Tuesday, June 23, 2009

UNESCO help sought for US-Canada cross-border parks

Source: SUSAN GALLAGHER, Associated Press via Taiwan News, 2009-06-22

"Two parks along the U.S.-Canada border in the Northern Rockies are up for consideration to receive special attention by a UNESCO committee meeting in Spain this week.

"The state of conservation at Glacier National Park in Montana and Waterton Lakes National Park in Alberta is on the agenda for the meeting of the UNESCO World Heritage Committee. That meeting in Seville, Spain, is scheduled to open on Monday and continue for a week.......

Eleven groups want it declared a World Heritage Site in Danger. The groups say Waterton-Glacier is at risk from potential coal mining in southeastern British Columbia. A provincial official, Bill Bennett, says there's no basis for concern.
Waterton Glacier International Peace Park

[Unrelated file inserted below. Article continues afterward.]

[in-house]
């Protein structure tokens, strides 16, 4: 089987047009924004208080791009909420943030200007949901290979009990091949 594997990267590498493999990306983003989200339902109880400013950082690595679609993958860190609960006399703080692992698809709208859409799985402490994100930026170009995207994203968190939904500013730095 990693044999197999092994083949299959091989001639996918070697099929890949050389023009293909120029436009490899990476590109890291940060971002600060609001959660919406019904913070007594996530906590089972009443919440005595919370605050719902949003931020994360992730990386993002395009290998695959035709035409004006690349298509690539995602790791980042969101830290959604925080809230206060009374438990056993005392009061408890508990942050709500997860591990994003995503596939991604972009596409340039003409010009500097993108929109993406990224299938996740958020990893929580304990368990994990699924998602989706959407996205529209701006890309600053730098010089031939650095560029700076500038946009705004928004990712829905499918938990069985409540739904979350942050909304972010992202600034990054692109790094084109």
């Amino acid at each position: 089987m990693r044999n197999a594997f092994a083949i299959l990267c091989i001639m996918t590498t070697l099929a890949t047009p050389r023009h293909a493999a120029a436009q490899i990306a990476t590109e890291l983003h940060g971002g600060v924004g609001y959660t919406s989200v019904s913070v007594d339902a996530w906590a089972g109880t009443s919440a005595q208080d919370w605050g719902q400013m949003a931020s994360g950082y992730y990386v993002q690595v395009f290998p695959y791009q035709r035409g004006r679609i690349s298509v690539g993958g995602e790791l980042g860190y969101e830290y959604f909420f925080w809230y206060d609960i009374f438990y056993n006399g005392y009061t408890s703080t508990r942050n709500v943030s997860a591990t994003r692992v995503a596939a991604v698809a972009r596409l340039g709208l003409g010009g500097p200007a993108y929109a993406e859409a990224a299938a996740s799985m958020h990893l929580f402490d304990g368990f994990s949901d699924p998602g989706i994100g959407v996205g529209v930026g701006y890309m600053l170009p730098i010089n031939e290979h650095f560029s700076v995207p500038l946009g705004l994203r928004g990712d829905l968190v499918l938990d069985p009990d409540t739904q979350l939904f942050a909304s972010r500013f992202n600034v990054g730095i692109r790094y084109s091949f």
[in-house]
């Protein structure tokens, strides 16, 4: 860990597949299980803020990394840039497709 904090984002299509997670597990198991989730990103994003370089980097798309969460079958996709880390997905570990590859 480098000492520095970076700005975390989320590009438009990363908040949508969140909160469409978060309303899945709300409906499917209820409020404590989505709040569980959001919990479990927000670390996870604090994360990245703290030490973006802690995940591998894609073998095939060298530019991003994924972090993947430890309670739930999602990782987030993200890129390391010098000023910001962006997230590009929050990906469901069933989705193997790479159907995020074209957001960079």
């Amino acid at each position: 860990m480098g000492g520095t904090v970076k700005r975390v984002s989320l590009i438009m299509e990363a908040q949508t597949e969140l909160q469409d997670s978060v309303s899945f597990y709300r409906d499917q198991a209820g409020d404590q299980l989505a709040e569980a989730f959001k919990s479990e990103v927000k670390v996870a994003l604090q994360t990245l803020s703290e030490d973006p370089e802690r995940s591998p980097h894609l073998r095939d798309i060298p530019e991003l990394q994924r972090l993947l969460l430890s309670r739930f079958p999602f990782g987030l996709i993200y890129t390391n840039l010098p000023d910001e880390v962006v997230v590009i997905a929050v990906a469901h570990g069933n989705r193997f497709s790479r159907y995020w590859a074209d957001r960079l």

In 1932 Waterton Lakes National Park (Alberta, Canada) was combined with the Glacier National Park (Montana, United States) to form the world's first International Peace Park. Situated on the border between the two countries and offering outstanding scenery, the park is exceptionally rich in plant and mammal species as well as prairie, forest, and alpine and glacial features.

1 comment:

John Daly said...

"UNESCO to send delegation to Waterton-Glacier"

"UNESCO will send a mission to Canada to judge for itself the threat posed by a planned Canadian coal mine to Waterton-Glacier International Peace Park.

"The group's World Heritage Commission, meeting in Seville, Spain, voted Friday to send the delegation, and also requested a report from the United States and Canada on the potential dangers."